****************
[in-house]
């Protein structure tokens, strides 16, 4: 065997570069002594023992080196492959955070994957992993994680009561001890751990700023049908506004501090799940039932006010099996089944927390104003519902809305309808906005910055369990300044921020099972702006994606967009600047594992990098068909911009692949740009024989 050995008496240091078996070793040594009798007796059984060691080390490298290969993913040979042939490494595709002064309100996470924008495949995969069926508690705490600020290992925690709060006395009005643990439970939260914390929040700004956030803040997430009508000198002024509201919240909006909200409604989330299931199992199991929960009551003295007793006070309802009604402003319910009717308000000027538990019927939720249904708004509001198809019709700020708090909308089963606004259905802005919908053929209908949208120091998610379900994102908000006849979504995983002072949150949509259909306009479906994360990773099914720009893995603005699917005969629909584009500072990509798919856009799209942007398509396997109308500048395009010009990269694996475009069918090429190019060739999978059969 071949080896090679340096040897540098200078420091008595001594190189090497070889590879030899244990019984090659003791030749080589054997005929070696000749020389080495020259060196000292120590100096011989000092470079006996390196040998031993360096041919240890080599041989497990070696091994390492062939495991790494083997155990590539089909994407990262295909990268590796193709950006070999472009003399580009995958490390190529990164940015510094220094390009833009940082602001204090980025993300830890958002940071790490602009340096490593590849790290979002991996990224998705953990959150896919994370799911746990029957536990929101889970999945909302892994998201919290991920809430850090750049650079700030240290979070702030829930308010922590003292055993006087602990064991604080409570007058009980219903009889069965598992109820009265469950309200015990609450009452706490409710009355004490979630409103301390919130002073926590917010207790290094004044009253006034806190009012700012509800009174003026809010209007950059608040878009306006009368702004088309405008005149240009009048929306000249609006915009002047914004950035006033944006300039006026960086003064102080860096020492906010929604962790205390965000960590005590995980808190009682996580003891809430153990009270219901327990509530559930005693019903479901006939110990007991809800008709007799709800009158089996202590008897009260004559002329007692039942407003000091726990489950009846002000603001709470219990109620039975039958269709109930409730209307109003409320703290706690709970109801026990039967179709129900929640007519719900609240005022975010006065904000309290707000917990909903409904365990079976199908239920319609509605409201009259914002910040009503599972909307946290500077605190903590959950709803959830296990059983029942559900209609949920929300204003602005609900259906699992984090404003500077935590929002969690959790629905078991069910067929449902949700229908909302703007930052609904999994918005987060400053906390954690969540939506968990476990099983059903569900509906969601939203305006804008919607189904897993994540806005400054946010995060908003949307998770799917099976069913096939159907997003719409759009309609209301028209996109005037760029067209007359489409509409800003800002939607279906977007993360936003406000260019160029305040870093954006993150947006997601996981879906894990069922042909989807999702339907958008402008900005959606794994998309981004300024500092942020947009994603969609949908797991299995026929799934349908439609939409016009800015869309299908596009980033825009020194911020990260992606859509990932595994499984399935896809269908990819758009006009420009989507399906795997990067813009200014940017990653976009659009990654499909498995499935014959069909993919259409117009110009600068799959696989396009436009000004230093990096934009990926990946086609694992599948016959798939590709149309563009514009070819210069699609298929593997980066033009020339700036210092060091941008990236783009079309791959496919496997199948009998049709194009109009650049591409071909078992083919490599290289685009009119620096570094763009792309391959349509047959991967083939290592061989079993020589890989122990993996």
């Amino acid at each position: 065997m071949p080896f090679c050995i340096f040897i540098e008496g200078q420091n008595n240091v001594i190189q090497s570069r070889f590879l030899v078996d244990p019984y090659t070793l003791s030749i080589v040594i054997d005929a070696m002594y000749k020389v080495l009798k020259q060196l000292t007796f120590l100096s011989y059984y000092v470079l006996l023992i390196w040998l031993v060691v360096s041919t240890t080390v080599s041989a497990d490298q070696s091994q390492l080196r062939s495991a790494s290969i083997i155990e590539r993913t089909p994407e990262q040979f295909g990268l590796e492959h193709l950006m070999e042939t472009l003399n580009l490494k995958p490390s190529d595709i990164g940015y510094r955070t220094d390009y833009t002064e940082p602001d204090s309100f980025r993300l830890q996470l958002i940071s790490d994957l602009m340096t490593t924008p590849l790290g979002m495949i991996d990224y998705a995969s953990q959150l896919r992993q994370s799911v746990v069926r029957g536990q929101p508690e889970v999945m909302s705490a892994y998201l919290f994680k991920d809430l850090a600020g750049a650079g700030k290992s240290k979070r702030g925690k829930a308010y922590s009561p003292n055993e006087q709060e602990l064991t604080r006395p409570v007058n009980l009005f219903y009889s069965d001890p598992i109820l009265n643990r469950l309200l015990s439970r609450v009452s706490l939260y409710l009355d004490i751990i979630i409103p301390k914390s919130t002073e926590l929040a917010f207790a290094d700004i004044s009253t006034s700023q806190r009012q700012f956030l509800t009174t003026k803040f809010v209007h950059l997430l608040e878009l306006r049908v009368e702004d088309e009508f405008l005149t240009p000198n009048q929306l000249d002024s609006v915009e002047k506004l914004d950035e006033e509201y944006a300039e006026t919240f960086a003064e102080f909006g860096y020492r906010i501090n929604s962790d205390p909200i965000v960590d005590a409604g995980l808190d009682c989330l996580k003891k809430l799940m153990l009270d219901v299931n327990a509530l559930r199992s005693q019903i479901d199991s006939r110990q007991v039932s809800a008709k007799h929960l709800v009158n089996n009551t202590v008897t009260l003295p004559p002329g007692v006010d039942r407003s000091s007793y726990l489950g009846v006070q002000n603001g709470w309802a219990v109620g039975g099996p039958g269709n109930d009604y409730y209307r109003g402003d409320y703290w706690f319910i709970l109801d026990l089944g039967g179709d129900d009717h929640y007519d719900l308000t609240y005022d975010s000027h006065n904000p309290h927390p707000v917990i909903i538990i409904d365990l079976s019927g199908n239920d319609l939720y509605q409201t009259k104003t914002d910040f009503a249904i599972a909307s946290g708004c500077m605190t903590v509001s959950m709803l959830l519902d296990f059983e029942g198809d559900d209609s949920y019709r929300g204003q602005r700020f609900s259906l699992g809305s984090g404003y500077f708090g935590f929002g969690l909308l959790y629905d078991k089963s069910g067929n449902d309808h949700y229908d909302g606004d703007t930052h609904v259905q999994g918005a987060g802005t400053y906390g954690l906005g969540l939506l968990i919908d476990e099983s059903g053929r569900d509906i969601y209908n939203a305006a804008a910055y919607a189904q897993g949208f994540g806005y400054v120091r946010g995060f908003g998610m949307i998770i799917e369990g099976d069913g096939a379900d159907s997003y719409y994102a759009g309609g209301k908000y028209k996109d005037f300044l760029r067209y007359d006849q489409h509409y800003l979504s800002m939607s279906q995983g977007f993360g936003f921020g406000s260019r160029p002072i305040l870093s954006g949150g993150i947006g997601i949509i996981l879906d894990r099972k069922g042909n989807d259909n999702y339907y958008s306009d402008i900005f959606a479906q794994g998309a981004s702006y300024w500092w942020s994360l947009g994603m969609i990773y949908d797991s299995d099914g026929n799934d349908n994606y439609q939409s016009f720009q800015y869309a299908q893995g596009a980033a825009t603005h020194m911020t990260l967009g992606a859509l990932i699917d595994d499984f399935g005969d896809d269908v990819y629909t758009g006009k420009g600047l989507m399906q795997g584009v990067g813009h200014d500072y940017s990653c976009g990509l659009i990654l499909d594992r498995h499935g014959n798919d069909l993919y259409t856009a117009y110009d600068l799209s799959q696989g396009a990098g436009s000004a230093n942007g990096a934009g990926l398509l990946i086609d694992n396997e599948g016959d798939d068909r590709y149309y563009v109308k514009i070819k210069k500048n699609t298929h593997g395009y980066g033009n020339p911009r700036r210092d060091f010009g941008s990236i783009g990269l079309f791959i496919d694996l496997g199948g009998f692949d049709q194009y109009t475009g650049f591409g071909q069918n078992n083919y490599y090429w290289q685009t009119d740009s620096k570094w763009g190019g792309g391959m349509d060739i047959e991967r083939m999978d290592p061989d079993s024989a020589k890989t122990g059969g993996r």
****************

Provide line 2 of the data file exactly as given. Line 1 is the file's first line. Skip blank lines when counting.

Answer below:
């Protein structure tokens, strides 16, 4: 065997570069002594023992080196492959955070994957992993994680009561001890751990700023049908506004501090799940039932006010099996089944927390104003519902809305309808906005910055369990300044921020099972702006994606967009600047594992990098068909911009692949740009024989 050995008496240091078996070793040594009798007796059984060691080390490298290969993913040979042939490494595709002064309100996470924008495949995969069926508690705490600020290992925690709060006395009005643990439970939260914390929040700004956030803040997430009508000198002024509201919240909006909200409604989330299931199992199991929960009551003295007793006070309802009604402003319910009717308000000027538990019927939720249904708004509001198809019709700020708090909308089963606004259905802005919908053929209908949208120091998610379900994102908000006849979504995983002072949150949509259909306009479906994360990773099914720009893995603005699917005969629909584009500072990509798919856009799209942007398509396997109308500048395009010009990269694996475009069918090429190019060739999978059969 071949080896090679340096040897540098200078420091008595001594190189090497070889590879030899244990019984090659003791030749080589054997005929070696000749020389080495020259060196000292120590100096011989000092470079006996390196040998031993360096041919240890080599041989497990070696091994390492062939495991790494083997155990590539089909994407990262295909990268590796193709950006070999472009003399580009995958490390190529990164940015510094220094390009833009940082602001204090980025993300830890958002940071790490602009340096490593590849790290979002991996990224998705953990959150896919994370799911746990029957536990929101889970999945909302892994998201919290991920809430850090750049650079700030240290979070702030829930308010922590003292055993006087602990064991604080409570007058009980219903009889069965598992109820009265469950309200015990609450009452706490409710009355004490979630409103301390919130002073926590917010207790290094004044009253006034806190009012700012509800009174003026809010209007950059608040878009306006009368702004088309405008005149240009009048929306000249609006915009002047914004950035006033944006300039006026960086003064102080860096020492906010929604962790205390965000960590005590995980808190009682996580003891809430153990009270219901327990509530559930005693019903479901006939110990007991809800008709007799709800009158089996202590008897009260004559002329007692039942407003000091726990489950009846002000603001709470219990109620039975039958269709109930409730209307109003409320703290706690709970109801026990039967179709129900929640007519719900609240005022975010006065904000309290707000917990909903409904365990079976199908239920319609509605409201009259914002910040009503599972909307946290500077605190903590959950709803959830296990059983029942559900209609949920929300204003602005609900259906699992984090404003500077935590929002969690959790629905078991069910067929449902949700229908909302703007930052609904999994918005987060400053906390954690969540939506968990476990099983059903569900509906969601939203305006804008919607189904897993994540806005400054946010995060908003949307998770799917099976069913096939159907997003719409759009309609209301028209996109005037760029067209007359489409509409800003800002939607279906977007993360936003406000260019160029305040870093954006993150947006997601996981879906894990069922042909989807999702339907958008402008900005959606794994998309981004300024500092942020947009994603969609949908797991299995026929799934349908439609939409016009800015869309299908596009980033825009020194911020990260992606859509990932595994499984399935896809269908990819758009006009420009989507399906795997990067813009200014940017990653976009659009990654499909498995499935014959069909993919259409117009110009600068799959696989396009436009000004230093990096934009990926990946086609694992599948016959798939590709149309563009514009070819210069699609298929593997980066033009020339700036210092060091941008990236783009079309791959496919496997199948009998049709194009109009650049591409071909078992083919490599290289685009009119620096570094763009792309391959349509047959991967083939290592061989079993020589890989122990993996």